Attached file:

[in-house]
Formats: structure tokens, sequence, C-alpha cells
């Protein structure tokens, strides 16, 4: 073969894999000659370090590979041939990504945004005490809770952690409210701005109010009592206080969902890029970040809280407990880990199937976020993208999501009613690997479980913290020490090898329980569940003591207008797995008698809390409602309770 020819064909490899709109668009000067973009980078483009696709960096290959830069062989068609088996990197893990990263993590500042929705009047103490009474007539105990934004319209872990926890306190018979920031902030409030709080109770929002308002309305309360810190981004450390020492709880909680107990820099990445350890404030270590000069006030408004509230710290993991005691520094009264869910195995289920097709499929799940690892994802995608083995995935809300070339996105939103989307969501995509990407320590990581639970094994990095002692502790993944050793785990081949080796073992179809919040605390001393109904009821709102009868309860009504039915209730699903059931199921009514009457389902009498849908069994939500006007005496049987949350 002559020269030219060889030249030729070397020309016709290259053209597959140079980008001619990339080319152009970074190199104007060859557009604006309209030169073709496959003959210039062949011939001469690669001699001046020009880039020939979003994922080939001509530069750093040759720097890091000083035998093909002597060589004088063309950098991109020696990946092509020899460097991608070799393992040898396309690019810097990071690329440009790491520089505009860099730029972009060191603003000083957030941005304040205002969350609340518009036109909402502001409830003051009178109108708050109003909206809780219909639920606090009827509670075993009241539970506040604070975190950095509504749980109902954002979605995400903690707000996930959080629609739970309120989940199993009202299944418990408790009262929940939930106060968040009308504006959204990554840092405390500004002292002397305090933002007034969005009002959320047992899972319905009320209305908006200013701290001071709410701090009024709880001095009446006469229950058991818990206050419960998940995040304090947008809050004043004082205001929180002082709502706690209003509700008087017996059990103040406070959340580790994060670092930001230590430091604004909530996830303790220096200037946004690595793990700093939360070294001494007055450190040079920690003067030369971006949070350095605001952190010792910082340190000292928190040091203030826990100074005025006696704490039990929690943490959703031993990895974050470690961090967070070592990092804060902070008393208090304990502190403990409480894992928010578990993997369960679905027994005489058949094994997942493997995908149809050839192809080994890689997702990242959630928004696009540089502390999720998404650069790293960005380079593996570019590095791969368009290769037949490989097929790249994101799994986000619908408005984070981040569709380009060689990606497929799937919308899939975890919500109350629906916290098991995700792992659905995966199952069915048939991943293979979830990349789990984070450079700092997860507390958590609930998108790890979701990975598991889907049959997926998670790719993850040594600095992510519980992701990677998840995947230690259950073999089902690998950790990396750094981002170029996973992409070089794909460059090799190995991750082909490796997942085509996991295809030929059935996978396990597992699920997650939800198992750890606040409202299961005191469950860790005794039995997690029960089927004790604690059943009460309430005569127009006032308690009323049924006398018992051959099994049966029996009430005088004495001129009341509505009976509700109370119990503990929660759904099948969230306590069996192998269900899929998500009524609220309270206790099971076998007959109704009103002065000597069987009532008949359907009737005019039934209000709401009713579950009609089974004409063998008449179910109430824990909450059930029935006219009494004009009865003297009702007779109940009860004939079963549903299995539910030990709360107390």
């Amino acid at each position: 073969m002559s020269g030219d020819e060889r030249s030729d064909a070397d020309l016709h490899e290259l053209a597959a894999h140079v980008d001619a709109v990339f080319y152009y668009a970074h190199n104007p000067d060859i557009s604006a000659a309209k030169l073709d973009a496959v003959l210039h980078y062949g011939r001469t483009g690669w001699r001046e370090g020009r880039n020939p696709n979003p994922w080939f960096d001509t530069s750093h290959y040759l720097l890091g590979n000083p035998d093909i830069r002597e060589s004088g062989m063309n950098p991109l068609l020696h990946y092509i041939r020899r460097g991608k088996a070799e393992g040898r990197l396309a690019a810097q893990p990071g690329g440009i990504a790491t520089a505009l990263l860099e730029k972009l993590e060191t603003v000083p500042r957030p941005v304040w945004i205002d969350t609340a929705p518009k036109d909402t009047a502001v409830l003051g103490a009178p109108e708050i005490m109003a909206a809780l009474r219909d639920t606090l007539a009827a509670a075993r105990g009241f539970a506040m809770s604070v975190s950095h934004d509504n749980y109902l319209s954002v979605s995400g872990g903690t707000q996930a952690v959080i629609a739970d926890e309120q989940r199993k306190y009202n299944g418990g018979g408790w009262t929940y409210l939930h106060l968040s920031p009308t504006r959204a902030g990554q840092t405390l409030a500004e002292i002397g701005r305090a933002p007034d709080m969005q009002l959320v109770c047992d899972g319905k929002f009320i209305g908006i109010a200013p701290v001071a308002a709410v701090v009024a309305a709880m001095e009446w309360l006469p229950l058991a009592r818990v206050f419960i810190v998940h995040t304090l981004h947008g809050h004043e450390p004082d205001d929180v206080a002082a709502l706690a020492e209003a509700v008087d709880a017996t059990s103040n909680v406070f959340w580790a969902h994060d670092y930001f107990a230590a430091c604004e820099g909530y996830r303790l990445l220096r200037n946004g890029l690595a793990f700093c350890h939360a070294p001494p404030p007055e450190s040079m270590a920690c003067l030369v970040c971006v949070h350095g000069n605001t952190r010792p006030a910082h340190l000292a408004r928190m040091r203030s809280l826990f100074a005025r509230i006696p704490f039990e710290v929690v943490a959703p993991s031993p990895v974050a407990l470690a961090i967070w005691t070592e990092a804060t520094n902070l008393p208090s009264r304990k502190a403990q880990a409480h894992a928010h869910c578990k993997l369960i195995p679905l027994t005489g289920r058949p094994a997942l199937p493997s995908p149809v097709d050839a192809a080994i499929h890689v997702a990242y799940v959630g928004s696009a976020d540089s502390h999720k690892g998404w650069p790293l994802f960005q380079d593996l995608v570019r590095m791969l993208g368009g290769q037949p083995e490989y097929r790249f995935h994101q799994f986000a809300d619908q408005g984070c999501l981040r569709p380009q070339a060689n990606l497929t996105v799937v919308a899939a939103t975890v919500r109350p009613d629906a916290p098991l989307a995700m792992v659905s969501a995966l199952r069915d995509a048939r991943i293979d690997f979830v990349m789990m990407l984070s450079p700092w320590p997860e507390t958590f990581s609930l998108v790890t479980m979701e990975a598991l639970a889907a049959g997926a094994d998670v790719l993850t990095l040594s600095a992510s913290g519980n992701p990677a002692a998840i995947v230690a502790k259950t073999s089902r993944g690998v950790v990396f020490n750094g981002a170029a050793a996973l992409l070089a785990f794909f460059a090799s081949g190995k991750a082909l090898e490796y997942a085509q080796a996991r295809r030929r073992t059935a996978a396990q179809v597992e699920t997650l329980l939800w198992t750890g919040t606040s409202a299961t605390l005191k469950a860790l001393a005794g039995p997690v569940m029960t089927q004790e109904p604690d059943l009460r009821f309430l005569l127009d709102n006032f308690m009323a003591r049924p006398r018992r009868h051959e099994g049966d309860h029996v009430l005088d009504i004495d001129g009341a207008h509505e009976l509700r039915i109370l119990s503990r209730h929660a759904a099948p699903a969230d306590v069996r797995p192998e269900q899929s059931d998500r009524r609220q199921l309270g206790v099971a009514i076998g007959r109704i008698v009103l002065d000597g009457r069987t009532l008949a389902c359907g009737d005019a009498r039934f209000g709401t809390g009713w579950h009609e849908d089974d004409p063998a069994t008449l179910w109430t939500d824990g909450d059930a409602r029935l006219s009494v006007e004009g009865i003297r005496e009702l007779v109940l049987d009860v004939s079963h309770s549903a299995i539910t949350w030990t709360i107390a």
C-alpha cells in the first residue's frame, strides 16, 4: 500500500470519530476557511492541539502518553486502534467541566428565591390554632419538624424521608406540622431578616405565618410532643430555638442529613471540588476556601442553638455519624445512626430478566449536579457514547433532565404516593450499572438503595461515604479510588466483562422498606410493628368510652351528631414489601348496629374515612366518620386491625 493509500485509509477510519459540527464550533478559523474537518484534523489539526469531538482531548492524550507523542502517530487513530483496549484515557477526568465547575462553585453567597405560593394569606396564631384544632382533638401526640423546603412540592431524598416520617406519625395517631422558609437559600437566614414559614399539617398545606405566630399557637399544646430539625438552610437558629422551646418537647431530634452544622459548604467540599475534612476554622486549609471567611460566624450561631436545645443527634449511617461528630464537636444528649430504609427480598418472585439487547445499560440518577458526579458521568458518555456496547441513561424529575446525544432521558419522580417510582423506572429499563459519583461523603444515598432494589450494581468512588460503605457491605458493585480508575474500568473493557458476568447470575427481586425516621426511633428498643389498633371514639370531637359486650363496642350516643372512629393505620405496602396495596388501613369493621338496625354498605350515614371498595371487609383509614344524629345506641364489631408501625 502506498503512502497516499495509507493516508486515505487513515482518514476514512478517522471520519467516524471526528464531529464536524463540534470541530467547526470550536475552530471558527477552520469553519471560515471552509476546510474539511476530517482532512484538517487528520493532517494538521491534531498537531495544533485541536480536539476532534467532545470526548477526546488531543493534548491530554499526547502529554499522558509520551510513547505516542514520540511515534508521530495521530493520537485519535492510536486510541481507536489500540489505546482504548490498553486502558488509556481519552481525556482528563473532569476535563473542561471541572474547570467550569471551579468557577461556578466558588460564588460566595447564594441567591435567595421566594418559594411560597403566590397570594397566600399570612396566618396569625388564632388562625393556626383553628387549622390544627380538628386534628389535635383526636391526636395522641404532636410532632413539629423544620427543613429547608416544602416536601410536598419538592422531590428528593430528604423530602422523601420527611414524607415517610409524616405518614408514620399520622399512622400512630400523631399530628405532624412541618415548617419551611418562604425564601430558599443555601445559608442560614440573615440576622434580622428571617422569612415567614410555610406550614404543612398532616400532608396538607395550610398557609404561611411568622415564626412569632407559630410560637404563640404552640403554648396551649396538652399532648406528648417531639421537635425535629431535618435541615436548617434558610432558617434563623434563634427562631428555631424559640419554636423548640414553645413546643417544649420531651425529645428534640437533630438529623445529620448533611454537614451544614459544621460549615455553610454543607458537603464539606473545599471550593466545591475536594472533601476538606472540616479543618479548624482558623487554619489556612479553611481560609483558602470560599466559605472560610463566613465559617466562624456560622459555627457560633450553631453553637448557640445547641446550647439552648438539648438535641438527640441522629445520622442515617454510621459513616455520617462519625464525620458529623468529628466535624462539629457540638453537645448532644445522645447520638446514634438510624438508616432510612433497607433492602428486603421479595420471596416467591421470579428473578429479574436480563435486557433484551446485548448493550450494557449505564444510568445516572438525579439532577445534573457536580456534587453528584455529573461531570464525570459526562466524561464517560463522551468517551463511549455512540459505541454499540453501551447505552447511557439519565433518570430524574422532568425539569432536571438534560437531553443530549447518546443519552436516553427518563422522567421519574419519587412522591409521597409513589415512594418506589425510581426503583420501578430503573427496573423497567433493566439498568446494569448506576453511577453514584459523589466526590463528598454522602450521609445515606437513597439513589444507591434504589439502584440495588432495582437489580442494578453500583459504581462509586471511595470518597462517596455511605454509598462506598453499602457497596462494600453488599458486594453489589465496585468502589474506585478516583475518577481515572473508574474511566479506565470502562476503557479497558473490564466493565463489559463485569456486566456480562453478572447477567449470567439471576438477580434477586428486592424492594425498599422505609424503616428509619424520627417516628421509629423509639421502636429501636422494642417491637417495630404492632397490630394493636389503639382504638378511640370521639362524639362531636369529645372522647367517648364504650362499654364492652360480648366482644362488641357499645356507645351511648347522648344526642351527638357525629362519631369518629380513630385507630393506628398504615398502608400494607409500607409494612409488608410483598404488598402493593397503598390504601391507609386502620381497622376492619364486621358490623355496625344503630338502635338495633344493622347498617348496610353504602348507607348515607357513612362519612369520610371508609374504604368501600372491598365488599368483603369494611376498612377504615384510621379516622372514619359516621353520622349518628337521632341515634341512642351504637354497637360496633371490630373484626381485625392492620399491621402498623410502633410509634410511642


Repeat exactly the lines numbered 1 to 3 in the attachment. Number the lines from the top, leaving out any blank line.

[in-house]
Formats: structure tokens, sequence, C-alpha cells
């Protein structure tokens, strides 16, 4: 073969894999000659370090590979041939990504945004005490809770952690409210701005109010009592206080969902890029970040809280407990880990199937976020993208999501009613690997479980913290020490090898329980569940003591207008797995008698809390409602309770 020819064909490899709109668009000067973009980078483009696709960096290959830069062989068609088996990197893990990263993590500042929705009047103490009474007539105990934004319209872990926890306190018979920031902030409030709080109770929002308002309305309360810190981004450390020492709880909680107990820099990445350890404030270590000069006030408004509230710290993991005691520094009264869910195995289920097709499929799940690892994802995608083995995935809300070339996105939103989307969501995509990407320590990581639970094994990095002692502790993944050793785990081949080796073992179809919040605390001393109904009821709102009868309860009504039915209730699903059931199921009514009457389902009498849908069994939500006007005496049987949350 002559020269030219060889030249030729070397020309016709290259053209597959140079980008001619990339080319152009970074190199104007060859557009604006309209030169073709496959003959210039062949011939001469690669001699001046020009880039020939979003994922080939001509530069750093040759720097890091000083035998093909002597060589004088063309950098991109020696990946092509020899460097991608070799393992040898396309690019810097990071690329440009790491520089505009860099730029972009060191603003000083957030941005304040205002969350609340518009036109909402502001409830003051009178109108708050109003909206809780219909639920606090009827509670075993009241539970506040604070975190950095509504749980109902954002979605995400903690707000996930959080629609739970309120989940199993009202299944418990408790009262929940939930106060968040009308504006959204990554840092405390500004002292002397305090933002007034969005009002959320047992899972319905009320209305908006200013701290001071709410701090009024709880001095009446006469229950058991818990206050419960998940995040304090947008809050004043004082205001929180002082709502706690209003509700008087017996059990103040406070959340580790994060670092930001230590430091604004909530996830303790220096200037946004690595793990700093939360070294001494007055450190040079920690003067030369971006949070350095605001952190010792910082340190000292928190040091203030826990100074005025006696704490039990929690943490959703031993990895974050470690961090967070070592990092804060902070008393208090304990502190403990409480894992928010578990993997369960679905027994005489058949094994997942493997995908149809050839192809080994890689997702990242959630928004696009540089502390999720998404650069790293960005380079593996570019590095791969368009290769037949490989097929790249994101799994986000619908408005984070981040569709380009060689990606497929799937919308899939975890919500109350629906916290098991995700792992659905995966199952069915048939991943293979979830990349789990984070450079700092997860507390958590609930998108790890979701990975598991889907049959997926998670790719993850040594600095992510519980992701990677998840995947230690259950073999089902690998950790990396750094981002170029996973992409070089794909460059090799190995991750082909490796997942085509996991295809030929059935996978396990597992699920997650939800198992750890606040409202299961005191469950860790005794039995997690029960089927004790604690059943009460309430005569127009006032308690009323049924006398018992051959099994049966029996009430005088004495001129009341509505009976509700109370119990503990929660759904099948969230306590069996192998269900899929998500009524609220309270206790099971076998007959109704009103002065000597069987009532008949359907009737005019039934209000709401009713579950009609089974004409063998008449179910109430824990909450059930029935006219009494004009009865003297009702007779109940009860004939079963549903299995539910030990709360107390």